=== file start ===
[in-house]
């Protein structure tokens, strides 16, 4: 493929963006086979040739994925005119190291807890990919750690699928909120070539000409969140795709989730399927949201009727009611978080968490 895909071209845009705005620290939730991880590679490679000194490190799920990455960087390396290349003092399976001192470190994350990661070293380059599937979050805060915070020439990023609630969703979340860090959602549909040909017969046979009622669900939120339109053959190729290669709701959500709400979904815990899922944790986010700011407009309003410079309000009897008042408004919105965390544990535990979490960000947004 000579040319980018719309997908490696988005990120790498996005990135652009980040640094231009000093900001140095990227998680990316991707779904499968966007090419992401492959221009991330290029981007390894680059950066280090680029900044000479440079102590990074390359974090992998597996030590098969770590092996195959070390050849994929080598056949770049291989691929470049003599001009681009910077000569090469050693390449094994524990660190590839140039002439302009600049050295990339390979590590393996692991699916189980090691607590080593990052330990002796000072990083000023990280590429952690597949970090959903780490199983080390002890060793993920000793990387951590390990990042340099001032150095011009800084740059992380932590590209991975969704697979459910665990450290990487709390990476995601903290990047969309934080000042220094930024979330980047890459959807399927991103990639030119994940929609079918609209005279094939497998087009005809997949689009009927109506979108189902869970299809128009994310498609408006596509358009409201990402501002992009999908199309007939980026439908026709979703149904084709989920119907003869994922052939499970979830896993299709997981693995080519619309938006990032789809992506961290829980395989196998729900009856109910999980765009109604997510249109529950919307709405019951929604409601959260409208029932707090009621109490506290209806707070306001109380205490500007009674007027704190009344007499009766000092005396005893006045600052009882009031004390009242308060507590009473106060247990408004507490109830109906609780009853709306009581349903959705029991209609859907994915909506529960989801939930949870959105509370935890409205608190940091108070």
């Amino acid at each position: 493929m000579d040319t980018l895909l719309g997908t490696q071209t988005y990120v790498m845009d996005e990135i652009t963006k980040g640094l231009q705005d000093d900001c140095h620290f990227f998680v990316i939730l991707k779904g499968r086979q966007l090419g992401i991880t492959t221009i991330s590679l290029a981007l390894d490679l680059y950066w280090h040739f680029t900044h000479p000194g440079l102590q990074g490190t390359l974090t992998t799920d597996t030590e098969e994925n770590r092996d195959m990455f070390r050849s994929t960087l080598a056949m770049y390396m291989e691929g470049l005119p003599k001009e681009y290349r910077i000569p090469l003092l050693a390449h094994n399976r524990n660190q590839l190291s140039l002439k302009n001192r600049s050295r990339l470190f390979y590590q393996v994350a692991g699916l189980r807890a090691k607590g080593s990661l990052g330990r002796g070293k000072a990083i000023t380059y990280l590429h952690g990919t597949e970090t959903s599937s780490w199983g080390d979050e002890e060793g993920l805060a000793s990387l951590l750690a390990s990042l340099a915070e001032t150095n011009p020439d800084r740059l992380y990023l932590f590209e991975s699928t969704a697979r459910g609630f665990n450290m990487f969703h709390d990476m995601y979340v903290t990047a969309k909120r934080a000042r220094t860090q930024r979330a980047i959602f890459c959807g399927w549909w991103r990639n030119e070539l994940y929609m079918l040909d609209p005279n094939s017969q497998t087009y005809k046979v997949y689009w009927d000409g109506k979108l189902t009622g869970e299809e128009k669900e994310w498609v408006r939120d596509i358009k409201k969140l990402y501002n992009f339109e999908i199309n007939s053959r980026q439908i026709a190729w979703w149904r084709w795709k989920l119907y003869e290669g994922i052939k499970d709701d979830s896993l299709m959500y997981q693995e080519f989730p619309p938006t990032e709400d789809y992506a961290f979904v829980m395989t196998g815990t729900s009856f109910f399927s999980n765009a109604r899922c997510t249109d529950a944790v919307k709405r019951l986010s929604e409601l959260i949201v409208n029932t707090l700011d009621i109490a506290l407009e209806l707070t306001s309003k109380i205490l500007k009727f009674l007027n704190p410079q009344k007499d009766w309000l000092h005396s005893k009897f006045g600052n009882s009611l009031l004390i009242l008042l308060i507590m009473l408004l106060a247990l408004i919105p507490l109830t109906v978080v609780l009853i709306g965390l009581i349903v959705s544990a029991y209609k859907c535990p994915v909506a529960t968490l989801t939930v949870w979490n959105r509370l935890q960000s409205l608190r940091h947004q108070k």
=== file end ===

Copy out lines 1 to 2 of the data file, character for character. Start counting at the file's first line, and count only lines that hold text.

[in-house]
């Protein structure tokens, strides 16, 4: 493929963006086979040739994925005119190291807890990919750690699928909120070539000409969140795709989730399927949201009727009611978080968490 895909071209845009705005620290939730991880590679490679000194490190799920990455960087390396290349003092399976001192470190994350990661070293380059599937979050805060915070020439990023609630969703979340860090959602549909040909017969046979009622669900939120339109053959190729290669709701959500709400979904815990899922944790986010700011407009309003410079309000009897008042408004919105965390544990535990979490960000947004 000579040319980018719309997908490696988005990120790498996005990135652009980040640094231009000093900001140095990227998680990316991707779904499968966007090419992401492959221009991330290029981007390894680059950066280090680029900044000479440079102590990074390359974090992998597996030590098969770590092996195959070390050849994929080598056949770049291989691929470049003599001009681009910077000569090469050693390449094994524990660190590839140039002439302009600049050295990339390979590590393996692991699916189980090691607590080593990052330990002796000072990083000023990280590429952690597949970090959903780490199983080390002890060793993920000793990387951590390990990042340099001032150095011009800084740059992380932590590209991975969704697979459910665990450290990487709390990476995601903290990047969309934080000042220094930024979330980047890459959807399927991103990639030119994940929609079918609209005279094939497998087009005809997949689009009927109506979108189902869970299809128009994310498609408006596509358009409201990402501002992009999908199309007939980026439908026709979703149904084709989920119907003869994922052939499970979830896993299709997981693995080519619309938006990032789809992506961290829980395989196998729900009856109910999980765009109604997510249109529950919307709405019951929604409601959260409208029932707090009621109490506290209806707070306001109380205490500007009674007027704190009344007499009766000092005396005893006045600052009882009031004390009242308060507590009473106060247990408004507490109830109906609780009853709306009581349903959705029991209609859907994915909506529960989801939930949870959105509370935890409205608190940091108070």